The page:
Twenty Waste, Recycling, and Circular Economy Predictions for 2020

With a new decade almost upon us, it is time to once again check in with our leaders and subject matter experts at Rubicon to gauge their predictions for the year ahead when it comes to the world of waste, recycling, and the circular economy.

At Rubicon, our technology is transforming the entire category of waste and recycling by driving environmental innovation and helping to turn businesses into more sustainable enterprises, and neighborhoods into greener and smarter places to live and work. As a Certified B Corporation, it is affirmed that Rubicon meets the highest standards of verified social and environmental performance—a fact of which we couldn’t be more proud.

I recently sat down with 20 leaders from across Rubicon to ask them for their predictions for the year ahead.

Here is what they had to say:


Big data will continue to inform city officials about revenue opportunities

“The potential of big data has never been stronger. When it comes to the world of waste and recycling, government fleet vehicles, including the humble garbage truck, have the potential to serve as roaming data collection centers that can collect extremely large volumes of data on everything from cracks in the road, crumbling sidewalks, snow buildup, graffiti, and illegal dumping, to name but a few. In 2020, I predict that more and more cities will work to leverage this data in new and exciting ways, from using it to implement much-needed safety improvements, to helping to develop new revenue opportunities.”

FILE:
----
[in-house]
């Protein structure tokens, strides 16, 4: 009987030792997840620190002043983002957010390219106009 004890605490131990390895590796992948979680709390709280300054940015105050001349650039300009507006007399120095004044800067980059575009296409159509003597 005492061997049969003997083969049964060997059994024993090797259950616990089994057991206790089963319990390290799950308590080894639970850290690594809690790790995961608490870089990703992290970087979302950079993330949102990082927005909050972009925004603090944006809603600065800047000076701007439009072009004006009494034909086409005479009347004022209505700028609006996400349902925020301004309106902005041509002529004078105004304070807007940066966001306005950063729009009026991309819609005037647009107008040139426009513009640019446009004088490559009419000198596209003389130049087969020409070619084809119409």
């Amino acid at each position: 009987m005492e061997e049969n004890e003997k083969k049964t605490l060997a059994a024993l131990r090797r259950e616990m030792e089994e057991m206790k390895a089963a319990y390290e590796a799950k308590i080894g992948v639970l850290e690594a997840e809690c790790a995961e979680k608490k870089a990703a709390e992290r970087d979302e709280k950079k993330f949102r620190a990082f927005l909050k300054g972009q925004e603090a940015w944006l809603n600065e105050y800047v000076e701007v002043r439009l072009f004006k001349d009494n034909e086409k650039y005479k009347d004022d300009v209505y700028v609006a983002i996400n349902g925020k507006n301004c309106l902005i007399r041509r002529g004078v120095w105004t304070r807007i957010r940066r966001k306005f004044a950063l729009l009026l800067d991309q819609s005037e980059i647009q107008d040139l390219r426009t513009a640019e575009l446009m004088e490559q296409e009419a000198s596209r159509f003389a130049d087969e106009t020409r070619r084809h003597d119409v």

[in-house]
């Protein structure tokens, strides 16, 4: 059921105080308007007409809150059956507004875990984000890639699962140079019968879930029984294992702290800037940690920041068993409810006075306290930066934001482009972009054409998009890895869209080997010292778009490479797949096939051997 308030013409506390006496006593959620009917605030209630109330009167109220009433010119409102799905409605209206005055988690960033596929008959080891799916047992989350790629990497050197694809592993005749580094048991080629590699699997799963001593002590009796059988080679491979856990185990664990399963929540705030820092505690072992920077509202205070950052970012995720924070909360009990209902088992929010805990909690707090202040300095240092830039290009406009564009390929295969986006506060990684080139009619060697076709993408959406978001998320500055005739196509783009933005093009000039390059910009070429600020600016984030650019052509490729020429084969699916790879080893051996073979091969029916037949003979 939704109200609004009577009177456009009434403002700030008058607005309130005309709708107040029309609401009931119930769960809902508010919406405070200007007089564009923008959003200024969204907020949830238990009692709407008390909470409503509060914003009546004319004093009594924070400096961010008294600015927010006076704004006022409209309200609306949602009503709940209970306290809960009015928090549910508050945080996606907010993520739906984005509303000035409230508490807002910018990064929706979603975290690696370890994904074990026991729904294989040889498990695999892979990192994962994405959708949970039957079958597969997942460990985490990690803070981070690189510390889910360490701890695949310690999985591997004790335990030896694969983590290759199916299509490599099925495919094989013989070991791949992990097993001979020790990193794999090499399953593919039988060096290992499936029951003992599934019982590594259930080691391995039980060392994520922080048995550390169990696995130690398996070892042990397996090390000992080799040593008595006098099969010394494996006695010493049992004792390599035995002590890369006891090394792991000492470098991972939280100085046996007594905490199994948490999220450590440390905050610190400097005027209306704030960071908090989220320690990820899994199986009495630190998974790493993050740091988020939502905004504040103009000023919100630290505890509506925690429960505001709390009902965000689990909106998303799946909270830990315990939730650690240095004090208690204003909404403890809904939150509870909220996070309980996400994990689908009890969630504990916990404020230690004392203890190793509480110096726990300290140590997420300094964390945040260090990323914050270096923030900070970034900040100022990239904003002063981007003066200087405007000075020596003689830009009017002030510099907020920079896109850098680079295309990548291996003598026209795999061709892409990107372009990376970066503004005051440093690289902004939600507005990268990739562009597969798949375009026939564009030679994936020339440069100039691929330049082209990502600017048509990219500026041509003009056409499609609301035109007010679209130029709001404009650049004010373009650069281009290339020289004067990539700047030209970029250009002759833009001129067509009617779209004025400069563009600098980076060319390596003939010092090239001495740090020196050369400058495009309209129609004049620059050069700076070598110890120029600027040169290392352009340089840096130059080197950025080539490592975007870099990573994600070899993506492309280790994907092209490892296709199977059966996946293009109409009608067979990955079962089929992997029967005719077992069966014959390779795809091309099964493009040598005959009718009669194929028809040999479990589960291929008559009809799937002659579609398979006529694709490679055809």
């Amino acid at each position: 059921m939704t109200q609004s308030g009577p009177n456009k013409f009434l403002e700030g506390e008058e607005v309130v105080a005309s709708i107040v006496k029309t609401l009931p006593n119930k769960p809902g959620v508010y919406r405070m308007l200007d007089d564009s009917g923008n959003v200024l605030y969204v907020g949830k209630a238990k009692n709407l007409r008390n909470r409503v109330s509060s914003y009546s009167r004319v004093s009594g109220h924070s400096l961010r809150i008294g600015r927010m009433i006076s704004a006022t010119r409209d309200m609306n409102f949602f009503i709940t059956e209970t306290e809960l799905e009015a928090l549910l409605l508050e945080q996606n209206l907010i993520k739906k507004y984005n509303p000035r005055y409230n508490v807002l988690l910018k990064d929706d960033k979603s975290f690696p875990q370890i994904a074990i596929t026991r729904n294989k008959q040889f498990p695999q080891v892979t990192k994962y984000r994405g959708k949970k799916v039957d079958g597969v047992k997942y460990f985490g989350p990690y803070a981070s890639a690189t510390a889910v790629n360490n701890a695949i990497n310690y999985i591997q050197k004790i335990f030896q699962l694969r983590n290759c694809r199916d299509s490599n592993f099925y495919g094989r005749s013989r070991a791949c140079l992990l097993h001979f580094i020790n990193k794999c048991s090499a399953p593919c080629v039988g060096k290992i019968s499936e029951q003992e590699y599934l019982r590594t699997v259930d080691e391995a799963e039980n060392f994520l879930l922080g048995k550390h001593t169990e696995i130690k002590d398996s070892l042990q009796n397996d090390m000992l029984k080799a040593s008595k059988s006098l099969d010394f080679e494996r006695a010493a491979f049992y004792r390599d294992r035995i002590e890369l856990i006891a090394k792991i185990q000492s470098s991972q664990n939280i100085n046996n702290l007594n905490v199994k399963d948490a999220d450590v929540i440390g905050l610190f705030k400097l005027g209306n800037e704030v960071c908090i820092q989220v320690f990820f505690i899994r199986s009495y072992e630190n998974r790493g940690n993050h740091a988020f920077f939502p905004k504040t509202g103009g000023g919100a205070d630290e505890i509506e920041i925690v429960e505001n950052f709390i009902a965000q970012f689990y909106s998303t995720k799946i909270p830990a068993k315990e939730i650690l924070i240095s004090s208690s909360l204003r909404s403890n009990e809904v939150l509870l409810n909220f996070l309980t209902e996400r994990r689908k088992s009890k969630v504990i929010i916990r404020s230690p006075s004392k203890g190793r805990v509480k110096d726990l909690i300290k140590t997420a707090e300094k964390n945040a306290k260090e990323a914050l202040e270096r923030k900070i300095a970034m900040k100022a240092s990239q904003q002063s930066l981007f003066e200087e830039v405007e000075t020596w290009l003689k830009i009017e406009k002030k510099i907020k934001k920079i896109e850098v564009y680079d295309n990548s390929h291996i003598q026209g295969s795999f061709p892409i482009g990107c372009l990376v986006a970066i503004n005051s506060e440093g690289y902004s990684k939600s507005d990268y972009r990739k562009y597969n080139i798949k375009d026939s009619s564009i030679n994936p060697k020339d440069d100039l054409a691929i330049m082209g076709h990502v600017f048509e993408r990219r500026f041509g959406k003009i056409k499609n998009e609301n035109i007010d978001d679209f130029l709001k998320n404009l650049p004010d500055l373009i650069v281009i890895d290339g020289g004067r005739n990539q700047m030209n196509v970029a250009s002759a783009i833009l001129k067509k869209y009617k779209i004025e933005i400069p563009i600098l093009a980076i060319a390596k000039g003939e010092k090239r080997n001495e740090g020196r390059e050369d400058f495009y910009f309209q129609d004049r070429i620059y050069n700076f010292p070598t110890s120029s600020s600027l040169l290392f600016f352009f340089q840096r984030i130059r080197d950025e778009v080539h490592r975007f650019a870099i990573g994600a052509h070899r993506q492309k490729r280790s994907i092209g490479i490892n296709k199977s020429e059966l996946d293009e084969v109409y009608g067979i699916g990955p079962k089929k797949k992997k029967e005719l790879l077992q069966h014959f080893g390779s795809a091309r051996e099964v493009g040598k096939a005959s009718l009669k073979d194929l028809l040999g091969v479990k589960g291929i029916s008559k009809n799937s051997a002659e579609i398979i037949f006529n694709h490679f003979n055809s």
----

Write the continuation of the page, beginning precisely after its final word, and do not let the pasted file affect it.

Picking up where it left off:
—Phil Rodoni, Chief Technology Officer


More businesses and governments will look to technology solutions

“As consumers, taxpayers, investors, and the media all increase their focus on moving us towards a more circular economy, based on the premise of maximizing our finite resources, we will see more and more businesses and governments look to technology solutions to help accelerate that change. The winners in this race will be those technology providers that strike the right balance between driving environmental gains while keeping an eye trained on delivering return on investment.”

—Michael Allegretti, Chief Strategy Officer


Consumers and business will be leaders in demanding the circular economy